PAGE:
There’s really not much else to say about this latest, unfortunate twist in the life and afterlife of Henrietta Lacks, except to observe that everything about her personal history is a unicorn: you wouldn’t believe in its existence unless you had witnessed it for yourself. When Henrietta died in the early ‘50s, no one thought twice about sampling her lifeless tissue, and even less heed was given to the possibility that the cell line might produce something of lasting value, intellectual or monetary. I recall reading the book and marveling at Skloot’s seeming effortless skill at steering the story towards questions of bioethics and philosophy, but I also remember thinking that the story was so unusual as to be of limited value going forward. This probably speaks to my own lack of imagination. As science unlocks the mysteries of life and existence, the value of a single human cell becomes hard to know. In that sense, we’re not so far advanced from the 1950s.
One more thing: if we were capable of having a grown-up discussion about health care in this country, we’d spend less time arguing about how to jerry-rig various aspects of the insurance system (private vs. public, subsidized vs. non-subsidized) and more time thinking about how to drive down the costs of health care as a whole. One of the ironies of the Henrietta Lacks story is that her descendants missed out on a gold mine that ensued with the discovery of the unique science underlying her cells. But it’s not like the initial HeLa research — or much of the research that came after — was propelled by the force of the profit motive. Anything but. One of the first uses for HeLa cells was the development of the polio vaccine. What would have happened — how many lives would have been lost? — had the use of her cellular matter gotten tied up in the kind of intellectual property disputes that are all too common nowadays?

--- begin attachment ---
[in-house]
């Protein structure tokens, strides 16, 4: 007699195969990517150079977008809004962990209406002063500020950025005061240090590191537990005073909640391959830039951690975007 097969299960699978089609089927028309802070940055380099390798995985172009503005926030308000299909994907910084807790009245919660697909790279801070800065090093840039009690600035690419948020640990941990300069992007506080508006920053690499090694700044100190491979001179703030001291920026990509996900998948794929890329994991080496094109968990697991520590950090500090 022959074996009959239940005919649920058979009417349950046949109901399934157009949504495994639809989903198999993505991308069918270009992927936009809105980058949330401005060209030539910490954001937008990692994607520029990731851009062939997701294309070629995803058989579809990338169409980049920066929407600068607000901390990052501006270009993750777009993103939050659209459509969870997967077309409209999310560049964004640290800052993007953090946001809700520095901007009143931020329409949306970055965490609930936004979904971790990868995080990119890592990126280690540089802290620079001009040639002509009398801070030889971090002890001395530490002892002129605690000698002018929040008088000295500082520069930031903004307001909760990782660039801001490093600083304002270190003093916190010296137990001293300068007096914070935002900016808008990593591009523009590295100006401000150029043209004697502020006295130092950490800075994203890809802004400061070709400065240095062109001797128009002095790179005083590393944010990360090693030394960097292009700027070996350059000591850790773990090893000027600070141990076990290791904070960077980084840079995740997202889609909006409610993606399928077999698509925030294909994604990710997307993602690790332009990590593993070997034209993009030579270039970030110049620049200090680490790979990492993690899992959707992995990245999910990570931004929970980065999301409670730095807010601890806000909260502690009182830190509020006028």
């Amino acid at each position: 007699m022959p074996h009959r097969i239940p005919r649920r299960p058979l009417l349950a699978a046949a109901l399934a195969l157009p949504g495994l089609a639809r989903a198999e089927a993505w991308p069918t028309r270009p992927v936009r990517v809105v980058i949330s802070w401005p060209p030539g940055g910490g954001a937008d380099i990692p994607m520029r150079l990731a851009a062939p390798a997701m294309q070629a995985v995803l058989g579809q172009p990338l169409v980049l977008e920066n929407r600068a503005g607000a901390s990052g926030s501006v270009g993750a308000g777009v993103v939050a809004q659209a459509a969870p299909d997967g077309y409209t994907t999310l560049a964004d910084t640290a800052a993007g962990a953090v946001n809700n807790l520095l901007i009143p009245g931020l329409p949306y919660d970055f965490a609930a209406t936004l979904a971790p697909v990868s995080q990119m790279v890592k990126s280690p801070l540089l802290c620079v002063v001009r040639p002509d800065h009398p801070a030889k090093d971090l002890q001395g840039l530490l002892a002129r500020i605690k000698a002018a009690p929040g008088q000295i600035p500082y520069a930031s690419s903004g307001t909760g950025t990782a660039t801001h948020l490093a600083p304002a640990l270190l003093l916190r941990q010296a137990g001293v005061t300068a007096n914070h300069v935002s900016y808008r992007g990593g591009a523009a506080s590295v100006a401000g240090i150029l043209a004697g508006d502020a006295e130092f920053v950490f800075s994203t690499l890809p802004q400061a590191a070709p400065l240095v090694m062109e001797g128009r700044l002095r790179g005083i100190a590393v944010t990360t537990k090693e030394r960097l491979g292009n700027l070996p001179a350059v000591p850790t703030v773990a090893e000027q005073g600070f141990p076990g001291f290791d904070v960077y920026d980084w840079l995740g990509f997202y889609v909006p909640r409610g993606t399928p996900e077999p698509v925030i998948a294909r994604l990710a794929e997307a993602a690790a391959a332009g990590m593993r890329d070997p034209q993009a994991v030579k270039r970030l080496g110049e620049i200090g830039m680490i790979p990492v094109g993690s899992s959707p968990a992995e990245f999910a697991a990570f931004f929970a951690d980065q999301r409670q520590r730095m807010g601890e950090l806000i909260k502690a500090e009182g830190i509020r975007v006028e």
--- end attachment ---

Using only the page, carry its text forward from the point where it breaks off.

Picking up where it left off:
The mind reels. Just look at Silicon Valley; it’s practically unknowable how much money has been expended and intellectual talent squandered on drawn-out patent fights over stuff like who first came up with the one-click interface for shopping on the internet. Our broken patent protection system also contributes to pharmaceutical drugs that cost five-figures for a single pill (a uniquely American phenomenon). There are many tough questions that have to be considered when contemplating a system for rewarding and encouraging innovation, but it’s fair to ask if the system isn’t broken when (1) people can’t afford the products of industry genius and (2) so much effort is wasted on walling off the rewards of innovation for the sake of the few rather than for the many. Henrietta Lacks’ sad story turned out to be boon for humanity. But the concept of a shared public good isn’t one that should rest exclusively on the metaphorical shoulders of a sharecropper’s daughter from Clover.